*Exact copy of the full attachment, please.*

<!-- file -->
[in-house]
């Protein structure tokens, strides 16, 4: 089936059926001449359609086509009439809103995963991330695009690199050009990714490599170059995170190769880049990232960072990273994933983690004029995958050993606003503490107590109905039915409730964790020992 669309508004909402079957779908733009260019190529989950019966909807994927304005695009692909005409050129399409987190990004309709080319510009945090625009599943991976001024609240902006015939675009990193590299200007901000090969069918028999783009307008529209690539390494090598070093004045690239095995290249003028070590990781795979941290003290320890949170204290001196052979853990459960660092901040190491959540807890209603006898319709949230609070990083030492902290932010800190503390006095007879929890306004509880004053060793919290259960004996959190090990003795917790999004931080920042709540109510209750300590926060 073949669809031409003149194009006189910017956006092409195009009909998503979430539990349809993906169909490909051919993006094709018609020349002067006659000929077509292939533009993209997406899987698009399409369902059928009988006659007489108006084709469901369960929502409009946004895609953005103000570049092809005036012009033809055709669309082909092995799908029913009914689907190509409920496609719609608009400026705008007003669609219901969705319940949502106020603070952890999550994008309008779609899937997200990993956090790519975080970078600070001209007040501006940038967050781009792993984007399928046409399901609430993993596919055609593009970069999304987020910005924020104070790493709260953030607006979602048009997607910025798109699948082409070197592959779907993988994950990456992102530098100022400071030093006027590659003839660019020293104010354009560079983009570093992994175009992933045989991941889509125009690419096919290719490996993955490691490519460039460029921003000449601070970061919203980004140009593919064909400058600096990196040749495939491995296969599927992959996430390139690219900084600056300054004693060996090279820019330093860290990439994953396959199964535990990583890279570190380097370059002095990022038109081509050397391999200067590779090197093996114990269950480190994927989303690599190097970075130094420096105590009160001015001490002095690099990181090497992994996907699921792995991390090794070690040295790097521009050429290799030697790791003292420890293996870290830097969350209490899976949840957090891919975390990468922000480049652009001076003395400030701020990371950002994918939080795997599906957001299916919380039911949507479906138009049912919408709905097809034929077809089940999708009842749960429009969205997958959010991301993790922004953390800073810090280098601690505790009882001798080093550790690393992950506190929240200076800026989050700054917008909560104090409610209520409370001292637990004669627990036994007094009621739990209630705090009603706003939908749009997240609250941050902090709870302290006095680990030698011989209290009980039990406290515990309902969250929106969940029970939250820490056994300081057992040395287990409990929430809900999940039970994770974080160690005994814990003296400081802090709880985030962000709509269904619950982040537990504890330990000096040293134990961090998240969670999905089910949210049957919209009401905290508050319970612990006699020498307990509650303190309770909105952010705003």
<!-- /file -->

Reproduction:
[in-house]
């Protein structure tokens, strides 16, 4: 089936059926001449359609086509009439809103995963991330695009690199050009990714490599170059995170190769880049990232960072990273994933983690004029995958050993606003503490107590109905039915409730964790020992 669309508004909402079957779908733009260019190529989950019966909807994927304005695009692909005409050129399409987190990004309709080319510009945090625009599943991976001024609240902006015939675009990193590299200007901000090969069918028999783009307008529209690539390494090598070093004045690239095995290249003028070590990781795979941290003290320890949170204290001196052979853990459960660092901040190491959540807890209603006898319709949230609070990083030492902290932010800190503390006095007879929890306004509880004053060793919290259960004996959190090990003795917790999004931080920042709540109510209750300590926060 073949669809031409003149194009006189910017956006092409195009009909998503979430539990349809993906169909490909051919993006094709018609020349002067006659000929077509292939533009993209997406899987698009399409369902059928009988006659007489108006084709469901369960929502409009946004895609953005103000570049092809005036012009033809055709669309082909092995799908029913009914689907190509409920496609719609608009400026705008007003669609219901969705319940949502106020603070952890999550994008309008779609899937997200990993956090790519975080970078600070001209007040501006940038967050781009792993984007399928046409399901609430993993596919055609593009970069999304987020910005924020104070790493709260953030607006979602048009997607910025798109699948082409070197592959779907993988994950990456992102530098100022400071030093006027590659003839660019020293104010354009560079983009570093992994175009992933045989991941889509125009690419096919290719490996993955490691490519460039460029921003000449601070970061919203980004140009593919064909400058600096990196040749495939491995296969599927992959996430390139690219900084600056300054004693060996090279820019330093860290990439994953396959199964535990990583890279570190380097370059002095990022038109081509050397391999200067590779090197093996114990269950480190994927989303690599190097970075130094420096105590009160001015001490002095690099990181090497992994996907699921792995991390090794070690040295790097521009050429290799030697790791003292420890293996870290830097969350209490899976949840957090891919975390990468922000480049652009001076003395400030701020990371950002994918939080795997599906957001299916919380039911949507479906138009049912919408709905097809034929077809089940999708009842749960429009969205997958959010991301993790922004953390800073810090280098601690505790009882001798080093550790690393992950506190929240200076800026989050700054917008909560104090409610209520409370001292637990004669627990036994007094009621739990209630705090009603706003939908749009997240609250941050902090709870302290006095680990030698011989209290009980039990406290515990309902969250929106969940029970939250820490056994300081057992040395287990409990929430809900999940039970994770974080160690005994814990003296400081802090709880985030962000709509269904619950982040537990504890330990000096040293134990961090998240969670999905089910949210049957919209009401905290508050319970612990006699020498307990509650303190309770909105952010705003």